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The context of Jesus' words are about ritual purity through obeying the Jewish law. Jesus is saying that there are no kinds of food which are intrinsically sinful, and that focusing on the food misses the point of those laws: that it is a person's heart which defiles them. Our obedience to the law shows the state of our hearts, but does not determine them.

But in the new Law of Christ God looks for faithfulness through other means. The time of the Levitical Law is fulfilled and God no longer considers any foods more or less holy than any others. This is how I understand Acts 10.

But just because pork and shellfish are no longer forbidden does not mean that there are no other ways to eat sinfully. Gluttony, selfishness, drunkenness are all said in the NT to be wrong. And in Acts 15 the issue of pagan sacrifices are raised. The criteria given by the council are largely reminiscent of the law given to Noah, with the addition of sacrifices. Christians are not to participate in pagan religious ceremonies. Paul discusses this in more detail in 1 Corinthians 8 and says that even food offered to idols is not intrinsically sinful, and we should make our decision based on what will help our fellow believers. If our eating of the food would cause some to think Christianity and Paganism are compatible, then we should not eat it. If they don't, then go ahead.

In short: no food is intrinsically off-limits, but other factors will at times inform our decisions.

  • give example of pagan celebration we are not to join in. And what does it mean to abstain from blood today? – Kris Nov 26 '15 at 17:25
  • @Pam Please ask another question about those sorts of things. – curiousdannii Nov 27 '15 at 0:42
0

The Law was meant to cause people to realize they are sinful and unable to fulfill God's will perfectly [1], so that when Christ comes, they would see Him as the Liberator [2] from the sense of condemnation that the Law had given them, because He is teaching them that it's all in one's mind [3], and that we can, like him, simply not judge [4] what we eat, and get away with it.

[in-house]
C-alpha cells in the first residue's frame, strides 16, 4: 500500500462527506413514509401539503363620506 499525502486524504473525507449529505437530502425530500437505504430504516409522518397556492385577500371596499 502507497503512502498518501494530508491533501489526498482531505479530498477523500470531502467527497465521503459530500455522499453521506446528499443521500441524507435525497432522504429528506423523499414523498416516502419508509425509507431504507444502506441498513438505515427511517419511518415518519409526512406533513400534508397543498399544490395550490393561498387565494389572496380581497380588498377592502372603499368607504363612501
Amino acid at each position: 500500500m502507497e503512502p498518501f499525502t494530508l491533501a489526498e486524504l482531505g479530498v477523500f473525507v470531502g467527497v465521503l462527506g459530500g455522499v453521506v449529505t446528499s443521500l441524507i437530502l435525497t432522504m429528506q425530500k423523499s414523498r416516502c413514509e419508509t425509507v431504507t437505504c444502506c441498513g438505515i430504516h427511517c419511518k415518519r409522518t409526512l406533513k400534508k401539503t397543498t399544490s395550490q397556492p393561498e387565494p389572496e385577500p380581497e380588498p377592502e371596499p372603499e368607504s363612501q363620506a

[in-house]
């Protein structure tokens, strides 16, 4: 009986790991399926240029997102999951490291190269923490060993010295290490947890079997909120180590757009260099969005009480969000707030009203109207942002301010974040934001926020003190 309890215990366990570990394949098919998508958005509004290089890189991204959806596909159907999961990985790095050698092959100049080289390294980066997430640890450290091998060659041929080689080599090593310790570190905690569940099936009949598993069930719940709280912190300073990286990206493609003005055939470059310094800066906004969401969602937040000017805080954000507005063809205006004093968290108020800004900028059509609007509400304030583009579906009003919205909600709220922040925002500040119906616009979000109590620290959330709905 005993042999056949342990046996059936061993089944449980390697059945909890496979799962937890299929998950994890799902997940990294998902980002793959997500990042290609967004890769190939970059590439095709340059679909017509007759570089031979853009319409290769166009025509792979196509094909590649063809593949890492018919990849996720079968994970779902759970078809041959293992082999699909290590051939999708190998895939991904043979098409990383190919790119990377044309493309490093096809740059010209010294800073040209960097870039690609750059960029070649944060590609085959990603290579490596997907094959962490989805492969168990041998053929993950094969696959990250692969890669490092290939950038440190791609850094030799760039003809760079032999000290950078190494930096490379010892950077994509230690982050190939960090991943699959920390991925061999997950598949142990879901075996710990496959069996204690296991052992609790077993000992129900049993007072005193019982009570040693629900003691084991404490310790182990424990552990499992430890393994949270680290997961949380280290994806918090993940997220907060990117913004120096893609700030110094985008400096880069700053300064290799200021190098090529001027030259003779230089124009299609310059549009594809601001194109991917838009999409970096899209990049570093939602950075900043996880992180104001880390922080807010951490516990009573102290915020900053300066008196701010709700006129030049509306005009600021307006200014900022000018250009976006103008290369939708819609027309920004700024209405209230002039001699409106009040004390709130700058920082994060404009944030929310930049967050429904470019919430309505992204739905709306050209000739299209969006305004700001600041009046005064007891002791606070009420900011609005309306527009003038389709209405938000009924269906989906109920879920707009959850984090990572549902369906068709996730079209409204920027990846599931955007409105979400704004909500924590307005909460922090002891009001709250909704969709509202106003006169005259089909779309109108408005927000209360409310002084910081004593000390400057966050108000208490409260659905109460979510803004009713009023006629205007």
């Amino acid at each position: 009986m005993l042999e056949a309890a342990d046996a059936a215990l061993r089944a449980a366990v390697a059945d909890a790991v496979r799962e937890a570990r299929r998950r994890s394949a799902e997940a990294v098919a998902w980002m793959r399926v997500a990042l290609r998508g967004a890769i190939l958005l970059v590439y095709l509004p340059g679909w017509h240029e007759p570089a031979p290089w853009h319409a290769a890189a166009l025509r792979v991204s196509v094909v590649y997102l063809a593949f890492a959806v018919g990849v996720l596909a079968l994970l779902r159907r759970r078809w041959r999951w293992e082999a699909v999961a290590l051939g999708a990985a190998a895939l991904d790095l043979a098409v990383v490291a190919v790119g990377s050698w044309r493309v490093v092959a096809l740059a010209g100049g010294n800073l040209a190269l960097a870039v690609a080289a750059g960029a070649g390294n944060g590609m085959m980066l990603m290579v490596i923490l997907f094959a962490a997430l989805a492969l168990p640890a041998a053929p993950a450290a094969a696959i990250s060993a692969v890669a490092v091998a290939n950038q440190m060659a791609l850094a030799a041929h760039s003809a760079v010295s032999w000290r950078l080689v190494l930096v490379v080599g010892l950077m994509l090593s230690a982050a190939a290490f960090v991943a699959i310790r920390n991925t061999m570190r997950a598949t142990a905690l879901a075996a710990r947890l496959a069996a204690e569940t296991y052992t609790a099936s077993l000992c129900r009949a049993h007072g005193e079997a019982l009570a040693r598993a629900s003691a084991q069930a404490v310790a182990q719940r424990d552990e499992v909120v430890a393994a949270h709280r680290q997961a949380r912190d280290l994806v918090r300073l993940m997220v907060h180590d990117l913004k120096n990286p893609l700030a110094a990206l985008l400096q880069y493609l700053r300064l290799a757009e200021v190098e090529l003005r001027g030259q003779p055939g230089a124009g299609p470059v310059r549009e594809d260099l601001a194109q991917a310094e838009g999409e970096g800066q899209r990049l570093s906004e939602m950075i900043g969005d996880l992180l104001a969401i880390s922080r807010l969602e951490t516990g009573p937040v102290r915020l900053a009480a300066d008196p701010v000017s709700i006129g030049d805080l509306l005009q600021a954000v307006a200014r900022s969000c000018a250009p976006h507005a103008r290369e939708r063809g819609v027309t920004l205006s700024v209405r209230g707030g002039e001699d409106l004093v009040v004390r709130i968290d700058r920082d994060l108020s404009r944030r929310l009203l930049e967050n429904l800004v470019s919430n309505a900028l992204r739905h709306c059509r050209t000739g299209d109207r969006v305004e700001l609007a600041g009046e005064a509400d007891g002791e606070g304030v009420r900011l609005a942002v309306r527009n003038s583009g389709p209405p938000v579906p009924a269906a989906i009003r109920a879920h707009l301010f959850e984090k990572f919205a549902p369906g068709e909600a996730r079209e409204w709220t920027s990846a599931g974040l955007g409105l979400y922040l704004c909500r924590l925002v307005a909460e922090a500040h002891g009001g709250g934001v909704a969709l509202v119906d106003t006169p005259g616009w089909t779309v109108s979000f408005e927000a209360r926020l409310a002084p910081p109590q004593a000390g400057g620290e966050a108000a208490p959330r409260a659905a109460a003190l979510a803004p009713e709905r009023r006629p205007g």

So, the two verses juxtaposed in the question for the comparison do not contradict each other since, again, both are parts of a logical sequence of events, namely the explained progression from God who condemns to God who liberates.

[1] "If the ministry that brought condemnation was glorious, how much more glorious is the ministry that brings righteousness!" (2 Cor. 3:9).
[2] Jesus Christ liberator: a critical Christology for our time. Leonardo Boff. 1978. p. 67.
[3] "So this weak brother or sister, for whom Christ died, is destroyed by your knowledge" (1 Cor. 8:11); "What goes into someone’s mouth does not defile them, but what comes out of their mouth, that is what defiles them" (Matt. 15:11).
[4] "I am referring to the other person's conscience, not yours. For why is my freedom being judged by another's conscience?" (1 Cor. 10:29); "Do not judge, and you will not be judged. Do not condemn, and you will not be condemned. Forgive, and you will be forgiven" (Luke 6:37).

  • So, how does that answer my question? – brilliant Aug 30 '18 at 20:07
  • I added an explicit conclusion, which was implicit in my answer. – Dmitri Aug 30 '18 at 20:12
  • 1
    So, are you saying that the Apostles in Jerusalem who in Acts 15 wrote to the Gentiles to "abstain from meats offered to idols, and from blood, and from things strangled" did not know the God who liberates? In Acts 10 Peter had already been told by God, "What God hath cleansed, that call not thou common", and he had already retold these words to all the Apostles in Acts 11. However, in Acts 15 they still write to the Gentiles to abstain from offered meats. Why is it so? This question you haven't answered. Did they merely forget what Peter had told them? – brilliant Aug 30 '18 at 21:13
  • Yes, I think that they indeed not know God who liberates. At least not in the way Paul known God. I mean Paul explicitly stated that those who are of strong consience can eat meat sacrificed to idols. But those to whom it is not by faith shouldn't, and the strong-consienced men should not try to liberate them into such. And both: the strong and the weak-conscienced are Christians, by Paul. Just as Peter and other Apostles Christians. – Dmitri Sep 1 '18 at 14:29